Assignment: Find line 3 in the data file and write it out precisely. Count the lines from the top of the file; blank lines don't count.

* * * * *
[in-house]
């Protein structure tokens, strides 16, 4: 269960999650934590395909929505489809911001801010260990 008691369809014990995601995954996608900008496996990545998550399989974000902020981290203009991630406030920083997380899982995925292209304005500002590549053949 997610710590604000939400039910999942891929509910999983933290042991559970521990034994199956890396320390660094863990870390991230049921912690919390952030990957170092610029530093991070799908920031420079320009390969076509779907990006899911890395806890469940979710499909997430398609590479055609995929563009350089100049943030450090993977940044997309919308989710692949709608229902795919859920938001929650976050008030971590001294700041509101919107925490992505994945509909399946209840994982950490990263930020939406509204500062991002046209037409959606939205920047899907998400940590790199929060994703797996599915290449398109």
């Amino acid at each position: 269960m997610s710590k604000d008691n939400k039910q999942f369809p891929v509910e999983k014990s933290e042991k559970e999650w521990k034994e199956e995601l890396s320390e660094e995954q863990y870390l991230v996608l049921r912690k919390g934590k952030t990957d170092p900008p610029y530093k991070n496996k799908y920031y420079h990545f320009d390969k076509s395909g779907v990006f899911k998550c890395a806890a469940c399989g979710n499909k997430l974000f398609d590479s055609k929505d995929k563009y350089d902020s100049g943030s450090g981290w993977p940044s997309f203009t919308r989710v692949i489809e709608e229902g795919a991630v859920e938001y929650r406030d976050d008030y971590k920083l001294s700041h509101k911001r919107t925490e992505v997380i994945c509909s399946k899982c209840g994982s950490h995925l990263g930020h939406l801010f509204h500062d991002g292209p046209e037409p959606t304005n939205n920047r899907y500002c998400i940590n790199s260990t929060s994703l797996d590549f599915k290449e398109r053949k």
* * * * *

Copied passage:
């Amino acid at each position: 269960m997610s710590k604000d008691n939400k039910q999942f369809p891929v509910e999983k014990s933290e042991k559970e999650w521990k034994e199956e995601l890396s320390e660094e995954q863990y870390l991230v996608l049921r912690k919390g934590k952030t990957d170092p900008p610029y530093k991070n496996k799908y920031y420079h990545f320009d390969k076509s395909g779907v990006f899911k998550c890395a806890a469940c399989g979710n499909k997430l974000f398609d590479s055609k929505d995929k563009y350089d902020s100049g943030s450090g981290w993977p940044s997309f203009t919308r989710v692949i489809e709608e229902g795919a991630v859920e938001y929650r406030d976050d008030y971590k920083l001294s700041h509101k911001r919107t925490e992505v997380i994945c509909s399946k899982c209840g994982s950490h995925l990263g930020h939406l801010f509204h500062d991002g292209p046209e037409p959606t304005n939205n920047r899907y500002c998400i940590n790199s260990t929060s994703l797996d590549f599915k290449e398109r053949k």